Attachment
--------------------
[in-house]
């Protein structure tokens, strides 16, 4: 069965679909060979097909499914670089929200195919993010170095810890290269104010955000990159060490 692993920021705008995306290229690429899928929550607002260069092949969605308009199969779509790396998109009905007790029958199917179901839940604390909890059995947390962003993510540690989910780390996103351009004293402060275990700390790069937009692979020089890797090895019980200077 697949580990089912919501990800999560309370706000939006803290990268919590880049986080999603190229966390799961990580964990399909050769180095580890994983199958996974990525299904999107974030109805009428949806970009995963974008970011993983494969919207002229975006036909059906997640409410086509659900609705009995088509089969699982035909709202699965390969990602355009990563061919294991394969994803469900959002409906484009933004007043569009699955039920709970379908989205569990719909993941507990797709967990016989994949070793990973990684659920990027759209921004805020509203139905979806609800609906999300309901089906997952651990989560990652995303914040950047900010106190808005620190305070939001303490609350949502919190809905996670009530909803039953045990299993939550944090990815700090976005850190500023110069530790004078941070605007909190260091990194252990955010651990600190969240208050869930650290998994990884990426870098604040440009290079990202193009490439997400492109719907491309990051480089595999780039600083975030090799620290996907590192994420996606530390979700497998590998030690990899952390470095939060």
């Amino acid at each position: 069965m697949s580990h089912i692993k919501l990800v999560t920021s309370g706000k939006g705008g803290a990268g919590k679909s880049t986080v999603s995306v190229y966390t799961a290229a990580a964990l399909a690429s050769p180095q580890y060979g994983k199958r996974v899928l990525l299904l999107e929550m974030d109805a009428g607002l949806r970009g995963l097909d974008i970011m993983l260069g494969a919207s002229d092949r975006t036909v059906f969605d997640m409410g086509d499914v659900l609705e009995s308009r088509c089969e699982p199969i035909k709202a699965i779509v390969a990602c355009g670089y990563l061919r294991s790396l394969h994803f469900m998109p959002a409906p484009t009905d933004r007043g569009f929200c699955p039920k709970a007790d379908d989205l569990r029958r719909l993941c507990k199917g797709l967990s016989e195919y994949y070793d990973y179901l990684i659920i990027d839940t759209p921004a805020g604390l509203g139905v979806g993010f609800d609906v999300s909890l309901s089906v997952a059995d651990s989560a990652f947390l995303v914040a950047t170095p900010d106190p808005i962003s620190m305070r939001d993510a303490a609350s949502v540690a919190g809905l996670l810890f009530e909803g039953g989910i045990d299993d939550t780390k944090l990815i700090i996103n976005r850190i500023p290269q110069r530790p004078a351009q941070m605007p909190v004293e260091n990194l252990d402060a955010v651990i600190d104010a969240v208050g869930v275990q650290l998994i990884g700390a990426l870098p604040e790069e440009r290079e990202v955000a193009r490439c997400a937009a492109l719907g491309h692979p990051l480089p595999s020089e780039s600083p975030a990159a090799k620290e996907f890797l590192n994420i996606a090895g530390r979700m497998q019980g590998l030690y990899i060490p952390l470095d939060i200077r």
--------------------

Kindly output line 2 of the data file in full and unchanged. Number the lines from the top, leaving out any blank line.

């Protein structure tokens, strides 16, 4: 069965679909060979097909499914670089929200195919993010170095810890290269104010955000990159060490 692993920021705008995306290229690429899928929550607002260069092949969605308009199969779509790396998109009905007790029958199917179901839940604390909890059995947390962003993510540690989910780390996103351009004293402060275990700390790069937009692979020089890797090895019980200077 697949580990089912919501990800999560309370706000939006803290990268919590880049986080999603190229966390799961990580964990399909050769180095580890994983199958996974990525299904999107974030109805009428949806970009995963974008970011993983494969919207002229975006036909059906997640409410086509659900609705009995088509089969699982035909709202699965390969990602355009990563061919294991394969994803469900959002409906484009933004007043569009699955039920709970379908989205569990719909993941507990797709967990016989994949070793990973990684659920990027759209921004805020509203139905979806609800609906999300309901089906997952651990989560990652995303914040950047900010106190808005620190305070939001303490609350949502919190809905996670009530909803039953045990299993939550944090990815700090976005850190500023110069530790004078941070605007909190260091990194252990955010651990600190969240208050869930650290998994990884990426870098604040440009290079990202193009490439997400492109719907491309990051480089595999780039600083975030090799620290996907590192994420996606530390979700497998590998030690990899952390470095939060």